(April 20, 2011)
The fact that the African population can communicate in English or Afrikaans with Whites, Indians, and Coloureds, but that Whites, Indians, and Coloureds, in general, can not communicate with Africans in any of the indigenous languages of the African population, is a serious barrier to true national reconciliation in the country.
People in societies can be divided, among others, by economics, culture, law, and language. Even when law is removed as an instrument for dividing society members , as happened in South Africa in 1994, no true reconciliation of the different communities can take place unless the language problem has been solved, as well as the problem of economic inequality. We have, so far, failed in South Africa to solve these major problems. In a recently released UN Report, Johannesburg, Ekurhuleni, and Buffalo City (East London) have been mentioned as the most unequal cities in the world in terms of the distribution of resources among the inhabitants. Years ago, President Mbeki, paraphrasing Disraeli, spoke in Parliament about the two nations within our country, the economically well-off nation, and the poor underdeveloped nation. The dividing line between these two nations coincides with the division of race, culture, and language. This is the most serious danger threatening the achievement of 1994.
The language problem pre-dates the Apartheid regime. It was a feature of colonialism worldwide, where the main dividing line was colonizer and the colonized: the colonized had to learn the language of the colonizer, and there was no provision for the learning of the languages of the colonized by the colonizer. Colonialism and racism emerged as twins. A new stratification of humankind emerged, which attached the highest prestige and value to Europeans (White) at the top, and the lowest prestige and value to Africans (Black) at the bottom of the ladder. All others, Asians, Arabs, and people of mixed race, were placed and valued in-between; those in-between were closer in language and psychology to Europeans than to Africans. African languages were given the lowest prestige and value, while the languages of the colonizer were given the highest prestige and value, and were considered the premier languages to be learned by all society members.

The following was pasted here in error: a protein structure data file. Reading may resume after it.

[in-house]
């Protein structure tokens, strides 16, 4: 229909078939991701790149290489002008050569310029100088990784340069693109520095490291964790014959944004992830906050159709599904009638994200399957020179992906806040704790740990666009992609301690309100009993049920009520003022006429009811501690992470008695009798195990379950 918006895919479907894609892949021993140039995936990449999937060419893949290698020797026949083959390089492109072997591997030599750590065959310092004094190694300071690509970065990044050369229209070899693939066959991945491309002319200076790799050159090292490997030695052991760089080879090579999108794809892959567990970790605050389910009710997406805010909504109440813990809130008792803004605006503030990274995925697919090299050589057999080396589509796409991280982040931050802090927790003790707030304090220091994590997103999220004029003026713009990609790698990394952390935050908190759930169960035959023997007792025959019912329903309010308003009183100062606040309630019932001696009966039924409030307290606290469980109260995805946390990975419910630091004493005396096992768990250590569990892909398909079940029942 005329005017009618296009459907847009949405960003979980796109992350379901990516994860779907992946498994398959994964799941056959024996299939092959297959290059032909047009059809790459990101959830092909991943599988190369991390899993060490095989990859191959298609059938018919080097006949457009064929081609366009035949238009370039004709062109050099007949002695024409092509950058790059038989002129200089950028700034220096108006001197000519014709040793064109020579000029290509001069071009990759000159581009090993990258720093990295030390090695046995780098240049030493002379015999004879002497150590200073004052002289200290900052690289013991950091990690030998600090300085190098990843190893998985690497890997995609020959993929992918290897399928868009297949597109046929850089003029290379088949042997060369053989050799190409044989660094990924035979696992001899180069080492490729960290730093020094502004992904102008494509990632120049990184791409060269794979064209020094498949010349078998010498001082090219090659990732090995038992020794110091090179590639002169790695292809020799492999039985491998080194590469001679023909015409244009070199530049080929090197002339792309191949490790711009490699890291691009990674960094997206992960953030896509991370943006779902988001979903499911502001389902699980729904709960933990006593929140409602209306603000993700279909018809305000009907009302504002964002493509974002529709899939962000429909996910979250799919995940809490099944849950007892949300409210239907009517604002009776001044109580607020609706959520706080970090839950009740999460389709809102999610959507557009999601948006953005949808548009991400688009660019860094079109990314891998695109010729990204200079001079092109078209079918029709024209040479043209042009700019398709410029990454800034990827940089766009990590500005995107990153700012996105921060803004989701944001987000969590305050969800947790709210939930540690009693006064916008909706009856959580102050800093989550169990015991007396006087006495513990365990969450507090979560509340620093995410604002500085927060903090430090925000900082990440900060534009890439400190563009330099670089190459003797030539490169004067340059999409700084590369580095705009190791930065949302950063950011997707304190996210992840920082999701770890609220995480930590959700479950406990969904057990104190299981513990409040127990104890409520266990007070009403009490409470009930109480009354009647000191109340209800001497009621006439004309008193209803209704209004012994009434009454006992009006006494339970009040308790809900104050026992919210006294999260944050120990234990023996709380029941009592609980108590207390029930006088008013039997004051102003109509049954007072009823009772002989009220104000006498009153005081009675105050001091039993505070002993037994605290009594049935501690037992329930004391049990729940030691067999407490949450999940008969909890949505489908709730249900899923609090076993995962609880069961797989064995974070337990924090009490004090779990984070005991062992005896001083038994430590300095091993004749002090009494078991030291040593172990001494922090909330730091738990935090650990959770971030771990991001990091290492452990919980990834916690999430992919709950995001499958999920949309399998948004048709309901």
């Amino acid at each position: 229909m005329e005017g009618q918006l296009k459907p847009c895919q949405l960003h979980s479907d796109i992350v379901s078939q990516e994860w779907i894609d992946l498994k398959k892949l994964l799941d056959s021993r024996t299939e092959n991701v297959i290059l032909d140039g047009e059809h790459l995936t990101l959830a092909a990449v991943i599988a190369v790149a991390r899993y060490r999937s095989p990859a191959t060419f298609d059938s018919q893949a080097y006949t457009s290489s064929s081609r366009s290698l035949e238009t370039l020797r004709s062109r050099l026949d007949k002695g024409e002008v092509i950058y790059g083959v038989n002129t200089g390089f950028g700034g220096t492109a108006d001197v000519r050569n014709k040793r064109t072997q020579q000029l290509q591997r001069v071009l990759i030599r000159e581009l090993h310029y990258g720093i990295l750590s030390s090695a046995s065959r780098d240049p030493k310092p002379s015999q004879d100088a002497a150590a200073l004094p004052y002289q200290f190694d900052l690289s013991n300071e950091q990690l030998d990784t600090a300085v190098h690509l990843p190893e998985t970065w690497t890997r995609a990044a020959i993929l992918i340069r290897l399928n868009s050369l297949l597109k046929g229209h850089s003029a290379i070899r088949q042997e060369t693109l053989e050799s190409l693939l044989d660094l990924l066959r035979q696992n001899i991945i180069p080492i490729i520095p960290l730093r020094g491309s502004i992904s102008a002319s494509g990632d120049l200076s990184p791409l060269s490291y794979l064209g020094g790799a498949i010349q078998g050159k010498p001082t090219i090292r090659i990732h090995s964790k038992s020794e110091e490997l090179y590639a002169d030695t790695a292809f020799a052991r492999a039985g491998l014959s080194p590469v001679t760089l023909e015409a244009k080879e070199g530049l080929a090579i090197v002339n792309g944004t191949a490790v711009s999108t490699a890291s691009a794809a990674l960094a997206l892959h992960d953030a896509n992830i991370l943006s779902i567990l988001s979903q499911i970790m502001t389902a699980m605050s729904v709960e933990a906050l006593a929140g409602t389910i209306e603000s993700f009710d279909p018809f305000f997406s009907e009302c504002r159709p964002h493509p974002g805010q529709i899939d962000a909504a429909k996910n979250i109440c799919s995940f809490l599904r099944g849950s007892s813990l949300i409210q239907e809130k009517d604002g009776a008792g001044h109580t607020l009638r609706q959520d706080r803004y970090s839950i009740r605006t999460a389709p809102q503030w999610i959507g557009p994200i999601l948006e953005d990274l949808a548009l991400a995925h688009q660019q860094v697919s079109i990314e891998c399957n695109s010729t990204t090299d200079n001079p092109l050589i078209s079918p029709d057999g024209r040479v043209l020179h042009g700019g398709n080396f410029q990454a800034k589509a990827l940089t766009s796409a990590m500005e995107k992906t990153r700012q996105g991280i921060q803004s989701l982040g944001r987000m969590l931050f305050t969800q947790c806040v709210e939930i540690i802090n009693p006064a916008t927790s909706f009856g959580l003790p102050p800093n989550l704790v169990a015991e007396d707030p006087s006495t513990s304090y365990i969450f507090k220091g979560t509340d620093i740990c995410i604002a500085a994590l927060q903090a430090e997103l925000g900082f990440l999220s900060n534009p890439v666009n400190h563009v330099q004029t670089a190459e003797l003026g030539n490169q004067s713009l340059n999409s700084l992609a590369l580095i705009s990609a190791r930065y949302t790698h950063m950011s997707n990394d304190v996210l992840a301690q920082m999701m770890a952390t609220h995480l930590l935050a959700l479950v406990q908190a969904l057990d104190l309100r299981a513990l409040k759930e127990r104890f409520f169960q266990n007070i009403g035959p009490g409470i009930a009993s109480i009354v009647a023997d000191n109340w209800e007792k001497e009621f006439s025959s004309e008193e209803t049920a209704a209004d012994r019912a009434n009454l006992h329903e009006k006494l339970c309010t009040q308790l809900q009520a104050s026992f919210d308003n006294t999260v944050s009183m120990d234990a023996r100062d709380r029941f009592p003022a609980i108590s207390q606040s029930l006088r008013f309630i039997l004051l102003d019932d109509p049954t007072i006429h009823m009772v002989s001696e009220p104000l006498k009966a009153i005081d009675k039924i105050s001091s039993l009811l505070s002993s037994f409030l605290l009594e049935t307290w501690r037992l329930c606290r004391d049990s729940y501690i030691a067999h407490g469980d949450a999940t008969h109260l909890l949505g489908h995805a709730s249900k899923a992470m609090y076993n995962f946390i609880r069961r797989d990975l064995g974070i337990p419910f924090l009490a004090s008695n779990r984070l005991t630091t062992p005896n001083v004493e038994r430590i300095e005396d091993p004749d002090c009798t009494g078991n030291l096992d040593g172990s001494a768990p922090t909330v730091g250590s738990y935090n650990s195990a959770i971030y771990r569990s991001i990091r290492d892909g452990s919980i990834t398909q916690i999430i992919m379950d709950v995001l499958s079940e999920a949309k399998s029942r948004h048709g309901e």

The unity and reconciliation we celebrate is shallow, embracing a thin layer of educated, economically well-off Africans and the upper sections of the White, Indian, and Coloured communities. The unemployed, those threatened with unemployment, and the poor, of all races, are in their hearts and minds marginally involved in this celebration. However, all members of African, Indian and Coloured communities celebrate the fact that the cruel heel of political and police oppression was removed from their lives in 1994.
We need to forge intimate links between the various communities of our society through common languages. The biggest immediate barrier to reconciliation and creation of brotherhood and sisterhood among us all is the fact that members of the White, Indian, and Coloured communities are alien to the African community by virtue of the fact that they do not speak African languages. The ordinary African remains a stranger to members of the White, Indian, and Coloured communities; and the ordinary Indian, Coloured, and White person remains a stranger to ordinary members of the African community. Every language contains the person, culture, mind, and philosophy of the people whose language you speak and read. Economic and legal equality, genuine democracy, and equality of languages, are the most immediate and effective spiritual and mental unifier of members of society.
For decades, the pressure of colonialism, the racially-determined ownership of the economy, and the law, compelled Africans, Indians, and Coloureds to learn English and Afrikaans, so that there could be necessary economic interaction between Africans, Whites, Indians and Coloureds. However, this has, so far, been a one-sided process. Remember Maria Louw’s song “50-50”, about a very unfair love relationship, in which she gives way above 50 per cent, and the man in return gives a tiny percent. She says that in a true relationship, the man and woman must meet half-way. By the pressure of colonialism, colonial ownership of the economy, and colonial law, the African was compelled to give over 90 per cent in the `love’ relationship with the White community; but the White community in return has barely given 10 per cent in the love relationship. The African went 90 per cent of the way towards the White population; but the White population came only 10 per cent towards the African community. Hence, the two communities are still strangers to one another.